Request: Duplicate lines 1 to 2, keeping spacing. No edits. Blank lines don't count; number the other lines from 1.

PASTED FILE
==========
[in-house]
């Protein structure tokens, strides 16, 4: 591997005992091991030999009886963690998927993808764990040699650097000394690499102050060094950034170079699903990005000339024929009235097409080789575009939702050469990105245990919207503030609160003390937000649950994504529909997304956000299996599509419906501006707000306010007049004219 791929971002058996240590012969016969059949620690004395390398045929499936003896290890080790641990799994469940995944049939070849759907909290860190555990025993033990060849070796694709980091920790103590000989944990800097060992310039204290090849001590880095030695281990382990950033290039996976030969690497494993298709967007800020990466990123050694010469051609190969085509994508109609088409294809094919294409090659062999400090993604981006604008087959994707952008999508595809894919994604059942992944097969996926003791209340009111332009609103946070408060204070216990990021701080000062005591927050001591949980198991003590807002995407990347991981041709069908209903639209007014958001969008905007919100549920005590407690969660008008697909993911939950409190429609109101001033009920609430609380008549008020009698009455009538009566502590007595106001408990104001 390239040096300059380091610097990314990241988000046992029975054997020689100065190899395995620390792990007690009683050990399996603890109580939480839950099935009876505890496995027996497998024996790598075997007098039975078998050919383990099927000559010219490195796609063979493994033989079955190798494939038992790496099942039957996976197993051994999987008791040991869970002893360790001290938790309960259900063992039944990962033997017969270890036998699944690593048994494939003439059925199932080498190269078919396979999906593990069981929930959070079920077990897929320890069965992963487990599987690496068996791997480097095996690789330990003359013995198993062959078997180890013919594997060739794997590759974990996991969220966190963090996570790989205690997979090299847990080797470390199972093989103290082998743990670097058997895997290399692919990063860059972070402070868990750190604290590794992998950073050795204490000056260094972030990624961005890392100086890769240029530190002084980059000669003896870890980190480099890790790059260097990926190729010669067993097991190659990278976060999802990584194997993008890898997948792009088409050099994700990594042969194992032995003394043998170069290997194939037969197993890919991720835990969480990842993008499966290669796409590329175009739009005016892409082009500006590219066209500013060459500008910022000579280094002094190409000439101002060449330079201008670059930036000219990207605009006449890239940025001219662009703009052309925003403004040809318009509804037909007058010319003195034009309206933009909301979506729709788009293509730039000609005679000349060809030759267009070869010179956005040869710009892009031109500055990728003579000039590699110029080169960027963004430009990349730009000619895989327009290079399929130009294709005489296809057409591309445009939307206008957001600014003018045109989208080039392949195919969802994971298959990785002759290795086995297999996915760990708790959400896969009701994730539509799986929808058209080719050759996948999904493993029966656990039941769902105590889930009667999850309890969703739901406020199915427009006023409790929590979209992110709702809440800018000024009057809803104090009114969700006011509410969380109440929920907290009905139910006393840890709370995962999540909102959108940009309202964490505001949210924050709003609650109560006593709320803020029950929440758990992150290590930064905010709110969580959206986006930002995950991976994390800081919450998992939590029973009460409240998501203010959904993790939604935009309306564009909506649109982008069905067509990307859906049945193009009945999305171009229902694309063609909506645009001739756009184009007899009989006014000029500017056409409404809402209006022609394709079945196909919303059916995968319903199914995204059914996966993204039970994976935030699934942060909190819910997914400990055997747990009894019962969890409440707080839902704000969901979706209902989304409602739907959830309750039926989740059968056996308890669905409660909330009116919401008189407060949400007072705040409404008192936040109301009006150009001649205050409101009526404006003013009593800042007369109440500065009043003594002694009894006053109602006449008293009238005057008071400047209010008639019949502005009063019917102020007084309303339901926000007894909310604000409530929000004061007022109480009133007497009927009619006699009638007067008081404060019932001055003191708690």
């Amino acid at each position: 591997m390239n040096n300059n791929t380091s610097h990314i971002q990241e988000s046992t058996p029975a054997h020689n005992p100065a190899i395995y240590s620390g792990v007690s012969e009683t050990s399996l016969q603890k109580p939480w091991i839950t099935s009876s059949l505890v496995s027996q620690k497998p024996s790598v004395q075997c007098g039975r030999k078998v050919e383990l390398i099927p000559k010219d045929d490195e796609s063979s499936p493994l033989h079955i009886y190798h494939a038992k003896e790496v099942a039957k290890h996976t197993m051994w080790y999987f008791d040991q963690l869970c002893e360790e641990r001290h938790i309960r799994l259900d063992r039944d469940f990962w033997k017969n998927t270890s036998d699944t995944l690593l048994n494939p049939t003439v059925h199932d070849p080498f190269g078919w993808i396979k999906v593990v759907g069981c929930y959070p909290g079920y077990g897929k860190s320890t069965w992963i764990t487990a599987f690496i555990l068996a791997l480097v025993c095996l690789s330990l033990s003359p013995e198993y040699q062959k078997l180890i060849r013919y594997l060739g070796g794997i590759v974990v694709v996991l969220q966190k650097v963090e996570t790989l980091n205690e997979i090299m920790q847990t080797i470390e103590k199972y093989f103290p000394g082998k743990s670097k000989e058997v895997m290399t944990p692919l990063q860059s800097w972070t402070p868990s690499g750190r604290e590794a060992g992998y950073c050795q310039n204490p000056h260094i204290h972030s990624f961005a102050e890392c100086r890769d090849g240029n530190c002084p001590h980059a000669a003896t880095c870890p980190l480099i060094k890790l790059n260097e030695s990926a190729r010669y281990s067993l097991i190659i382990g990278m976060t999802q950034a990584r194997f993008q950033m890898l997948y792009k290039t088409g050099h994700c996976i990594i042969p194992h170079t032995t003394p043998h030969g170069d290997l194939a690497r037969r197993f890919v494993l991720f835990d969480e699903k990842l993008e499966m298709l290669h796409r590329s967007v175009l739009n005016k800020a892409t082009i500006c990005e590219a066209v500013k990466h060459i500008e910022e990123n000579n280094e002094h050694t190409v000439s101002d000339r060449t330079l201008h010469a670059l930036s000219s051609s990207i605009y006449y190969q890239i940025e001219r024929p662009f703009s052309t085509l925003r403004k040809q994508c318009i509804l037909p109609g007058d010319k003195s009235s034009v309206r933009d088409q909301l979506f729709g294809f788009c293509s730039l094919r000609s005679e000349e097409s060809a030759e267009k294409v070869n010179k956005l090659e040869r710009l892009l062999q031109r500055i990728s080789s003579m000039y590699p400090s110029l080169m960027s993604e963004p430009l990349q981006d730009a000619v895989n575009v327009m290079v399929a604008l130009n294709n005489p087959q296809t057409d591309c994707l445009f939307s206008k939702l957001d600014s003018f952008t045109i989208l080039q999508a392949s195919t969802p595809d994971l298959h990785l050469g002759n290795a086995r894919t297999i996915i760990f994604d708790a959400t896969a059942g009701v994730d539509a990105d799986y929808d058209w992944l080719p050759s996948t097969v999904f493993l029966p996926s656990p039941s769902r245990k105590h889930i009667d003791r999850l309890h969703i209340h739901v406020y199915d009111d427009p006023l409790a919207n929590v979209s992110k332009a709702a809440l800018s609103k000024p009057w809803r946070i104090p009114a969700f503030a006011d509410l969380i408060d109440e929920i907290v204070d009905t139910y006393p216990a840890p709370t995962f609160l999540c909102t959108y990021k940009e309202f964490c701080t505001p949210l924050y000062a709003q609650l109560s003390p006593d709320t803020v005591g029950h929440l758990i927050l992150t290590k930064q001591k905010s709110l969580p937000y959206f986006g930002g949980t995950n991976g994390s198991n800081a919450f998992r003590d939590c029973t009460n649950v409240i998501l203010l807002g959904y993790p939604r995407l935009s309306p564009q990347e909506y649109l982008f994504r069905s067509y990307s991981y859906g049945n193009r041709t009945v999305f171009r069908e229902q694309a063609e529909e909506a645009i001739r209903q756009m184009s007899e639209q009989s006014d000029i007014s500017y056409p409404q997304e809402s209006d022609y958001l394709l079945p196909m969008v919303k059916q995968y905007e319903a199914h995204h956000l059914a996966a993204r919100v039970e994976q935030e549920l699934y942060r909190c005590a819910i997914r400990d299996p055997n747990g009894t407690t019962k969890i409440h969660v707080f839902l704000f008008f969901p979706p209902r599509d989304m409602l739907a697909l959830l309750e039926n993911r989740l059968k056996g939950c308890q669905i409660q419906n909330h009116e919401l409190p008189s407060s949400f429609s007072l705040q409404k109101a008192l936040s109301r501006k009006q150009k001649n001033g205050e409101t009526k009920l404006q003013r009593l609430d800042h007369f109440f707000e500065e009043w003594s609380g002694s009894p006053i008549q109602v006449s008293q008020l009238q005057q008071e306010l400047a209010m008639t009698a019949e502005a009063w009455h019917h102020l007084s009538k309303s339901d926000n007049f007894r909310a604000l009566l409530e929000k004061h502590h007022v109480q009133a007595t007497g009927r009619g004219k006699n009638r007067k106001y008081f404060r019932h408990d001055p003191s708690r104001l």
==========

[in-house]
């Protein structure tokens, strides 16, 4: 591997005992091991030999009886963690998927993808764990040699650097000394690499102050060094950034170079699903990005000339024929009235097409080789575009939702050469990105245990919207503030609160003390937000649950994504529909997304956000299996599509419906501006707000306010007049004219 791929971002058996240590012969016969059949620690004395390398045929499936003896290890080790641990799994469940995944049939070849759907909290860190555990025993033990060849070796694709980091920790103590000989944990800097060992310039204290090849001590880095030695281990382990950033290039996976030969690497494993298709967007800020990466990123050694010469051609190969085509994508109609088409294809094919294409090659062999400090993604981006604008087959994707952008999508595809894919994604059942992944097969996926003791209340009111332009609103946070408060204070216990990021701080000062005591927050001591949980198991003590807002995407990347991981041709069908209903639209007014958001969008905007919100549920005590407690969660008008697909993911939950409190429609109101001033009920609430609380008549008020009698009455009538009566502590007595106001408990104001 390239040096300059380091610097990314990241988000046992029975054997020689100065190899395995620390792990007690009683050990399996603890109580939480839950099935009876505890496995027996497998024996790598075997007098039975078998050919383990099927000559010219490195796609063979493994033989079955190798494939038992790496099942039957996976197993051994999987008791040991869970002893360790001290938790309960259900063992039944990962033997017969270890036998699944690593048994494939003439059925199932080498190269078919396979999906593990069981929930959070079920077990897929320890069965992963487990599987690496068996791997480097095996690789330990003359013995198993062959078997180890013919594997060739794997590759974990996991969220966190963090996570790989205690997979090299847990080797470390199972093989103290082998743990670097058997895997290399692919990063860059972070402070868990750190604290590794992998950073050795204490000056260094972030990624961005890392100086890769240029530190002084980059000669003896870890980190480099890790790059260097990926190729010669067993097991190659990278976060999802990584194997993008890898997948792009088409050099994700990594042969194992032995003394043998170069290997194939037969197993890919991720835990969480990842993008499966290669796409590329175009739009005016892409082009500006590219066209500013060459500008910022000579280094002094190409000439101002060449330079201008670059930036000219990207605009006449890239940025001219662009703009052309925003403004040809318009509804037909007058010319003195034009309206933009909301979506729709788009293509730039000609005679000349060809030759267009070869010179956005040869710009892009031109500055990728003579000039590699110029080169960027963004430009990349730009000619895989327009290079399929130009294709005489296809057409591309445009939307206008957001600014003018045109989208080039392949195919969802994971298959990785002759290795086995297999996915760990708790959400896969009701994730539509799986929808058209080719050759996948999904493993029966656990039941769902105590889930009667999850309890969703739901406020199915427009006023409790929590979209992110709702809440800018000024009057809803104090009114969700006011509410969380109440929920907290009905139910006393840890709370995962999540909102959108940009309202964490505001949210924050709003609650109560006593709320803020029950929440758990992150290590930064905010709110969580959206986006930002995950991976994390800081919450998992939590029973009460409240998501203010959904993790939604935009309306564009909506649109982008069905067509990307859906049945193009009945999305171009229902694309063609909506645009001739756009184009007899009989006014000029500017056409409404809402209006022609394709079945196909919303059916995968319903199914995204059914996966993204039970994976935030699934942060909190819910997914400990055997747990009894019962969890409440707080839902704000969901979706209902989304409602739907959830309750039926989740059968056996308890669905409660909330009116919401008189407060949400007072705040409404008192936040109301009006150009001649205050409101009526404006003013009593800042007369109440500065009043003594002694009894006053109602006449008293009238005057008071400047209010008639019949502005009063019917102020007084309303339901926000007894909310604000409530929000004061007022109480009133007497009927009619006699009638007067008081404060019932001055003191708690």